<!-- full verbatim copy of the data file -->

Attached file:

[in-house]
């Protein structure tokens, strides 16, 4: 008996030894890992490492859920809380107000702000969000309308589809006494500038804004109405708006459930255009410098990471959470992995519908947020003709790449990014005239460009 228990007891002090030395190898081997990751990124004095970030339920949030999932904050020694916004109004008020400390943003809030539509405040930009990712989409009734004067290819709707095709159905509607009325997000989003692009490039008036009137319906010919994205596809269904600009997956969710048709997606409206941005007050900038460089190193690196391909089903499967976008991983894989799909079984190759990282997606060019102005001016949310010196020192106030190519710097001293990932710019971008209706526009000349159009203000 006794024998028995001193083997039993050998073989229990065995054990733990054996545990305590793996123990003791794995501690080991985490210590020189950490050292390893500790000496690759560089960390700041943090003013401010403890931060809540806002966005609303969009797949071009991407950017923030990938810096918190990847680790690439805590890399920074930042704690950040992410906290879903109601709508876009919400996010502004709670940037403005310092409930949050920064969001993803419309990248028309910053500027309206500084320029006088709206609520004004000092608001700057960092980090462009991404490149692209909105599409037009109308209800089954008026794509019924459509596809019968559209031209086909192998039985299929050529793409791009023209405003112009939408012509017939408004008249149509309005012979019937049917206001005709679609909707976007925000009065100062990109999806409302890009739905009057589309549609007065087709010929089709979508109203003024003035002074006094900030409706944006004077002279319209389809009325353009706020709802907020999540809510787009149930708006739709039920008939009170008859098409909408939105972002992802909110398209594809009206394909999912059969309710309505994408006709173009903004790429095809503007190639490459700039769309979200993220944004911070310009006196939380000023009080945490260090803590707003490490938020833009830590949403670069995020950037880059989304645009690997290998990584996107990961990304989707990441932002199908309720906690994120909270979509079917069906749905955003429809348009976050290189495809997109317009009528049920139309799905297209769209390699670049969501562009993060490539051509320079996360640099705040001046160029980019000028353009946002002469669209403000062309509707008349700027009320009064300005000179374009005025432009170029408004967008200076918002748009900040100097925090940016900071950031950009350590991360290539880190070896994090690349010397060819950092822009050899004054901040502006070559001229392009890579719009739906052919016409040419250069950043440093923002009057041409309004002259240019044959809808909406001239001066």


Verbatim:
[in-house]
């Protein structure tokens, strides 16, 4: 008996030894890992490492859920809380107000702000969000309308589809006494500038804004109405708006459930255009410098990471959470992995519908947020003709790449990014005239460009 228990007891002090030395190898081997990751990124004095970030339920949030999932904050020694916004109004008020400390943003809030539509405040930009990712989409009734004067290819709707095709159905509607009325997000989003692009490039008036009137319906010919994205596809269904600009997956969710048709997606409206941005007050900038460089190193690196391909089903499967976008991983894989799909079984190759990282997606060019102005001016949310010196020192106030190519710097001293990932710019971008209706526009000349159009203000 006794024998028995001193083997039993050998073989229990065995054990733990054996545990305590793996123990003791794995501690080991985490210590020189950490050292390893500790000496690759560089960390700041943090003013401010403890931060809540806002966005609303969009797949071009991407950017923030990938810096918190990847680790690439805590890399920074930042704690950040992410906290879903109601709508876009919400996010502004709670940037403005310092409930949050920064969001993803419309990248028309910053500027309206500084320029006088709206609520004004000092608001700057960092980090462009991404490149692209909105599409037009109308209800089954008026794509019924459509596809019968559209031209086909192998039985299929050529793409791009023209405003112009939408012509017939408004008249149509309005012979019937049917206001005709679609909707976007925000009065100062990109999806409302890009739905009057589309549609007065087709010929089709979508109203003024003035002074006094900030409706944006004077002279319209389809009325353009706020709802907020999540809510787009149930708006739709039920008939009170008859098409909408939105972002992802909110398209594809009206394909999912059969309710309505994408006709173009903004790429095809503007190639490459700039769309979200993220944004911070310009006196939380000023009080945490260090803590707003490490938020833009830590949403670069995020950037880059989304645009690997290998990584996107990961990304989707990441932002199908309720906690994120909270979509079917069906749905955003429809348009976050290189495809997109317009009528049920139309799905297209769209390699670049969501562009993060490539051509320079996360640099705040001046160029980019000028353009946002002469669209403000062309509707008349700027009320009064300005000179374009005025432009170029408004967008200076918002748009900040100097925090940016900071950031950009350590991360290539880190070896994090690349010397060819950092822009050899004054901040502006070559001229392009890579719009739906052919016409040419250069950043440093923002009057041409309004002259240019044959809808909406001239001066």